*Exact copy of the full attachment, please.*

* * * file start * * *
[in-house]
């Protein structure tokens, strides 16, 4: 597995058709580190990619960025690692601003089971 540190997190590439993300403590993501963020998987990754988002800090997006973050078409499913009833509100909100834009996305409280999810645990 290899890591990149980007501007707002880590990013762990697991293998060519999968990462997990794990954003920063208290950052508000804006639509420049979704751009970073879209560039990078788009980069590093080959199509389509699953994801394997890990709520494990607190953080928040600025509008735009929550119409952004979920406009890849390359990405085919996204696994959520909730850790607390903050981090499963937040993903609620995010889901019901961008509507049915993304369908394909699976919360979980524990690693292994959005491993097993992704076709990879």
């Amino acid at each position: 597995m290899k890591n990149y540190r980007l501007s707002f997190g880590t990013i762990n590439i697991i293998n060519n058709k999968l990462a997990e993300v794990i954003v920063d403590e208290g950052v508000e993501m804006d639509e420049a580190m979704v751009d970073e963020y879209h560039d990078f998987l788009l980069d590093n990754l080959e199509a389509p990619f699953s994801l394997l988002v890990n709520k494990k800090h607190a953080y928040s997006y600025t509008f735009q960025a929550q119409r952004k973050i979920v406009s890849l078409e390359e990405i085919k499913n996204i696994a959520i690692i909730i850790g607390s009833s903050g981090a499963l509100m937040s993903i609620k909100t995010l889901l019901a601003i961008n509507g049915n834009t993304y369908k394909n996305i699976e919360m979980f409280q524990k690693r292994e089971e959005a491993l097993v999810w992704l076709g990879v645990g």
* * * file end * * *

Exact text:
[in-house]
């Protein structure tokens, strides 16, 4: 597995058709580190990619960025690692601003089971 540190997190590439993300403590993501963020998987990754988002800090997006973050078409499913009833509100909100834009996305409280999810645990 290899890591990149980007501007707002880590990013762990697991293998060519999968990462997990794990954003920063208290950052508000804006639509420049979704751009970073879209560039990078788009980069590093080959199509389509699953994801394997890990709520494990607190953080928040600025509008735009929550119409952004979920406009890849390359990405085919996204696994959520909730850790607390903050981090499963937040993903609620995010889901019901961008509507049915993304369908394909699976919360979980524990690693292994959005491993097993992704076709990879």
């Amino acid at each position: 597995m290899k890591n990149y540190r980007l501007s707002f997190g880590t990013i762990n590439i697991i293998n060519n058709k999968l990462a997990e993300v794990i954003v920063d403590e208290g950052v508000e993501m804006d639509e420049a580190m979704v751009d970073e963020y879209h560039d990078f998987l788009l980069d590093n990754l080959e199509a389509p990619f699953s994801l394997l988002v890990n709520k494990k800090h607190a953080y928040s997006y600025t509008f735009q960025a929550q119409r952004k973050i979920v406009s890849l078409e390359e990405i085919k499913n996204i696994a959520i690692i909730i850790g607390s009833s903050g981090a499963l509100m937040s993903i609620k909100t995010l889901l019901a601003i961008n509507g049915n834009t993304y369908k394909n996305i699976e919360m979980f409280q524990k690693r292994e089971e959005a491993l097993v999810w992704l076709g990879v645990g």